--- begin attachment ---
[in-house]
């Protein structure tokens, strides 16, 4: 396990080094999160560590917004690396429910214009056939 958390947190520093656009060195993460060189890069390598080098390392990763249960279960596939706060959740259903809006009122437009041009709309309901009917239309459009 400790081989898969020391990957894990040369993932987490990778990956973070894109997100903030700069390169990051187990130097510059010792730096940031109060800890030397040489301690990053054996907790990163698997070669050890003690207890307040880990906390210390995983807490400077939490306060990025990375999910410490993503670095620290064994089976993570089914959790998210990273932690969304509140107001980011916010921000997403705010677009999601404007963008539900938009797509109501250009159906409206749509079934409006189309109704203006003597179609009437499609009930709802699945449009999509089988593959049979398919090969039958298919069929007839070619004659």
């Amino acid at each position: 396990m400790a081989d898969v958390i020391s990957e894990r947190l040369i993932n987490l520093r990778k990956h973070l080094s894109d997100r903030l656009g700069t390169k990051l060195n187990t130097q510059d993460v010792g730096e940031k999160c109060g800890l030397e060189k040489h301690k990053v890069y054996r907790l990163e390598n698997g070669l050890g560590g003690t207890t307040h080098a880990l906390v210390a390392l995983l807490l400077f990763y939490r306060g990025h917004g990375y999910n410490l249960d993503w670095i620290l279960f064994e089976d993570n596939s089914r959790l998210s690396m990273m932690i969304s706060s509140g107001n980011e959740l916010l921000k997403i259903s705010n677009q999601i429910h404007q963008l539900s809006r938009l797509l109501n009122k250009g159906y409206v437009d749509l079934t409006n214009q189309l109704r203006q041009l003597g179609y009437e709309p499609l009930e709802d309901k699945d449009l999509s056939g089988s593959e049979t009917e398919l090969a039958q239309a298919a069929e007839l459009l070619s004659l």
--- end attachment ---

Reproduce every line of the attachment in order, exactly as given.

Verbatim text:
[in-house]
């Protein structure tokens, strides 16, 4: 396990080094999160560590917004690396429910214009056939 958390947190520093656009060195993460060189890069390598080098390392990763249960279960596939706060959740259903809006009122437009041009709309309901009917239309459009 400790081989898969020391990957894990040369993932987490990778990956973070894109997100903030700069390169990051187990130097510059010792730096940031109060800890030397040489301690990053054996907790990163698997070669050890003690207890307040880990906390210390995983807490400077939490306060990025990375999910410490993503670095620290064994089976993570089914959790998210990273932690969304509140107001980011916010921000997403705010677009999601404007963008539900938009797509109501250009159906409206749509079934409006189309109704203006003597179609009437499609009930709802699945449009999509089988593959049979398919090969039958298919069929007839070619004659």
């Amino acid at each position: 396990m400790a081989d898969v958390i020391s990957e894990r947190l040369i993932n987490l520093r990778k990956h973070l080094s894109d997100r903030l656009g700069t390169k990051l060195n187990t130097q510059d993460v010792g730096e940031k999160c109060g800890l030397e060189k040489h301690k990053v890069y054996r907790l990163e390598n698997g070669l050890g560590g003690t207890t307040h080098a880990l906390v210390a390392l995983l807490l400077f990763y939490r306060g990025h917004g990375y999910n410490l249960d993503w670095i620290l279960f064994e089976d993570n596939s089914r959790l998210s690396m990273m932690i969304s706060s509140g107001n980011e959740l916010l921000k997403i259903s705010n677009q999601i429910h404007q963008l539900s809006r938009l797509l109501n009122k250009g159906y409206v437009d749509l079934t409006n214009q189309l109704r203006q041009l003597g179609y009437e709309p499609l009930e709802d309901k699945d449009l999509s056939g089988s593959e049979t009917e398919l090969a039958q239309a298919a069929e007839l459009l070619s004659l």